What’s Your Actual Age? Chronological vs. Biological Age

What’s Your Actual Age? Chronological vs. Biological Age

If you’re like most of us, when asked how old you are, your answer is based on how many candles were (or should have been) on your last birthday cake. That is your chronological age. But did you know there is a lesser-known way to classify age? It’s known as your biological age.

So what is the difference between chronological age and biological age?

Chronological age is how we commonly define age. It is not, however, a very good indication of how well a person might be aging. Two individuals born the same year might have different risks for developing certain age-related conditions – because they are aging at a different rate, even though they are the same chronological age. That is why you often see a person who appears and acts younger than they really are, and why it’s important to think about your biological age in addition to your chronological age.

Understanding your biological age

Chronological age is measured in years; but biological age is assessed by a person’s physical and mental functions. Your biological age – also known as your physiological age – is influenced by various factors. And while genetics plays a significant role, other factors include:

  • Diet and nutrition
  • Exercise
  • Stress
  • Exposure to environmental and other toxins
  • Chronic conditions

Determining biological age is really a better measure of aging and how healthy a person is. For example, assume you’re 25 years old, you smoke, and you live a sedentary lifestyle. Your biological age is certainly older than your chronological age, because it is associated with a higher risk for certain diseases brought on by living such a lifestyle.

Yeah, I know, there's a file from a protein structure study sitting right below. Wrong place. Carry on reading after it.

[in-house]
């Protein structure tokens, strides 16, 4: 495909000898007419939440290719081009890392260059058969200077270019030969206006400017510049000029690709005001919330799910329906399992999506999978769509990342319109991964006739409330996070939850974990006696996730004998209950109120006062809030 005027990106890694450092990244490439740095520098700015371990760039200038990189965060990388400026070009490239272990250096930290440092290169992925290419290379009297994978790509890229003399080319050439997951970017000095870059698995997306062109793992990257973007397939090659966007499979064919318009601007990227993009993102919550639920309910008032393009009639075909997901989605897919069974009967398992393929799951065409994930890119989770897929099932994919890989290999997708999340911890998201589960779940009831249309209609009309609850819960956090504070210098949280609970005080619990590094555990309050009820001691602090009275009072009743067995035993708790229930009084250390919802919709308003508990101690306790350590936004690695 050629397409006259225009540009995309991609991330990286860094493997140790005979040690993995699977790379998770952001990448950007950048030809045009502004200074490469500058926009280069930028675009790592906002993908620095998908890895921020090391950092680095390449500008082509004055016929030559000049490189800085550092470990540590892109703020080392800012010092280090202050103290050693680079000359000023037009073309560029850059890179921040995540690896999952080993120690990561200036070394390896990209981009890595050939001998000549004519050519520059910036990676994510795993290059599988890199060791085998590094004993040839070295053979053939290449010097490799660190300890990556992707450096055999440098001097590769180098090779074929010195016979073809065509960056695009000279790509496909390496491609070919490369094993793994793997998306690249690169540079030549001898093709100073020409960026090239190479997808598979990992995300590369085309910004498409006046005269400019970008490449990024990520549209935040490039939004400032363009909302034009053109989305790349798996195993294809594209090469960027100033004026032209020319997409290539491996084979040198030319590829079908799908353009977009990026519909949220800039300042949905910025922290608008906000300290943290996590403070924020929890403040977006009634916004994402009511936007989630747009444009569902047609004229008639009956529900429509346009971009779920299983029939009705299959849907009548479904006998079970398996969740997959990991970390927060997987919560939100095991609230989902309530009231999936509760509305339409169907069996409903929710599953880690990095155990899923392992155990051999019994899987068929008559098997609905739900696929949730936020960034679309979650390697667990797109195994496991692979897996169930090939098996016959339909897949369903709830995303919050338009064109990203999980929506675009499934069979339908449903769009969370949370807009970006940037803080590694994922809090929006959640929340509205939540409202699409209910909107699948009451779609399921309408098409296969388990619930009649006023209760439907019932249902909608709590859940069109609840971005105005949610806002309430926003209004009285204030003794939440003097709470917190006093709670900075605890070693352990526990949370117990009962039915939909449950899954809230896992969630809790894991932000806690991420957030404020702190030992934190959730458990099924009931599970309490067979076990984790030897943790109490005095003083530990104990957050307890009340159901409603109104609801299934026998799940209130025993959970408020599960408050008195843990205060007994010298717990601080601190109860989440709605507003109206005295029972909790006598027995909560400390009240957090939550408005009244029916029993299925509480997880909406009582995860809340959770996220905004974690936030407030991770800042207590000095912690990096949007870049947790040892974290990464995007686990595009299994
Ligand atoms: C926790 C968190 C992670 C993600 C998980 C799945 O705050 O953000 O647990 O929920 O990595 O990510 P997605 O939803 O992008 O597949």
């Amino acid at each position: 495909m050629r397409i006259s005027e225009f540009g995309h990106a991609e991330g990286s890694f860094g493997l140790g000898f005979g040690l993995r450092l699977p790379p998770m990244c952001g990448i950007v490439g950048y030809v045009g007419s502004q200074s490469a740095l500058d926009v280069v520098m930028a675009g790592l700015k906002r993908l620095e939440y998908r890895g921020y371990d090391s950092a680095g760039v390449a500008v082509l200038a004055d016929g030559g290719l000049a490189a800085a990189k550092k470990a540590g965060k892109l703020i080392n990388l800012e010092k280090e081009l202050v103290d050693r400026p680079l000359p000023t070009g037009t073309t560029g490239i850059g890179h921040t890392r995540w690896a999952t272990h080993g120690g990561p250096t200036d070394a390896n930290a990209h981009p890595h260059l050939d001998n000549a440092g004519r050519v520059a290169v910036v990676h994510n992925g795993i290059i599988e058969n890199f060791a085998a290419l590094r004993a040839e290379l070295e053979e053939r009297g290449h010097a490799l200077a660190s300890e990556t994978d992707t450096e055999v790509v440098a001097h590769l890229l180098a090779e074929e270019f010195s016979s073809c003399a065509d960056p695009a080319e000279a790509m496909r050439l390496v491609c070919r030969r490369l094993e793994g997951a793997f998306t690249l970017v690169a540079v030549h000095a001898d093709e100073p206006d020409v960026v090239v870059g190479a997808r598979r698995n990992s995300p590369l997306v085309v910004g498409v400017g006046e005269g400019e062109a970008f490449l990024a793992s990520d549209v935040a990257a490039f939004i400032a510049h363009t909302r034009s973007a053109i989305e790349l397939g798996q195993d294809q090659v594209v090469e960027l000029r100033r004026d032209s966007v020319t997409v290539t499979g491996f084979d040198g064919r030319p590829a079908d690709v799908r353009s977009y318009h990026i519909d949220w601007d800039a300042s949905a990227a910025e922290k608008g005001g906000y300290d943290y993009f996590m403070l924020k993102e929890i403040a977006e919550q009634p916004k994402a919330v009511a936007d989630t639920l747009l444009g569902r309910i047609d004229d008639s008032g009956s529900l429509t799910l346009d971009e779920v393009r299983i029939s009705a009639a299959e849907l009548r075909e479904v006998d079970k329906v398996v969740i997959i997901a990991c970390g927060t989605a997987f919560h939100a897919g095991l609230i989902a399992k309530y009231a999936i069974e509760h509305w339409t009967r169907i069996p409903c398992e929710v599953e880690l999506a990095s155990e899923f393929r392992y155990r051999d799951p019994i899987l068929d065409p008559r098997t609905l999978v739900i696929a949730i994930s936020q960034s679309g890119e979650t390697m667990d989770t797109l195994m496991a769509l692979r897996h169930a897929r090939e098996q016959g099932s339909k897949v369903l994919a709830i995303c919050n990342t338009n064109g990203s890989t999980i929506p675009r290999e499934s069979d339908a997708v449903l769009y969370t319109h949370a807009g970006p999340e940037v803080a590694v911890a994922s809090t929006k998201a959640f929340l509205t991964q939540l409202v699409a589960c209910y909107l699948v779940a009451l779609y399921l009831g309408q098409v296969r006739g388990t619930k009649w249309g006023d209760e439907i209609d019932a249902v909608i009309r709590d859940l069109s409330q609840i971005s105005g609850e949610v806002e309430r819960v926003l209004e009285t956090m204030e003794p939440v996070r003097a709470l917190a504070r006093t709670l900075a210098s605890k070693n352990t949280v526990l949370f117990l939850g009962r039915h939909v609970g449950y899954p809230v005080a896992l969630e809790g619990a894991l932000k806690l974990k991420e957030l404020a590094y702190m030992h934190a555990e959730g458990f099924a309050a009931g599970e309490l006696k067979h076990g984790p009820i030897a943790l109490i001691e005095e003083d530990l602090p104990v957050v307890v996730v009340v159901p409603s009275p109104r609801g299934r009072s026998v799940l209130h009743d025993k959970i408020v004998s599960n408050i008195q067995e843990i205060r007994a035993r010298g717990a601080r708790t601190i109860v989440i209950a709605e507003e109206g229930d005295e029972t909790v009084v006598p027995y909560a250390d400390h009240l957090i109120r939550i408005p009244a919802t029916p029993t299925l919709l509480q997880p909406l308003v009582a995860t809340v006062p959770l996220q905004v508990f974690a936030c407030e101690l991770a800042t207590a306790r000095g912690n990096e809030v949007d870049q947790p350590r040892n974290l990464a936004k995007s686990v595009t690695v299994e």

So if your biological age is a better indicator of how well you are aging, then how can you accurately measure it?

Recent research points to the importance of DNA methylation in health and the aging process. Methylation has great significance in many processes in the body. Too much or too little methylation can affect many aspects of your daily health and life. In the last few years, researchers have found correlations between the aging of different bodily tissues and the extent of DNA methylation – known as “epigenetic clocks.”

The extent to which areas on your DNA contain methyl groups – meaning they are “methylated” – can be influenced not only by age, but by a wide range of environmental and biological factors, including your diet, your physical health, your microbiome, your mental/emotional health, and environmental factors like exposure to tobacco smoke and other pollutants. 

Another age- and health-associated biomarker is telomere length. Telomeres are proteins on DNA found at the end of chromosomes; they are responsible for protecting DNA’s structure and function. Shorter telomeres are associated with poorer health and greater biological age. Although telomeres naturally degrade and shorten during an individual’s life, research points to several factors that might speed up that process. Some factors – like genetics – are uncontrollable; but you can control other factors that adversely affect telomere shortening, including: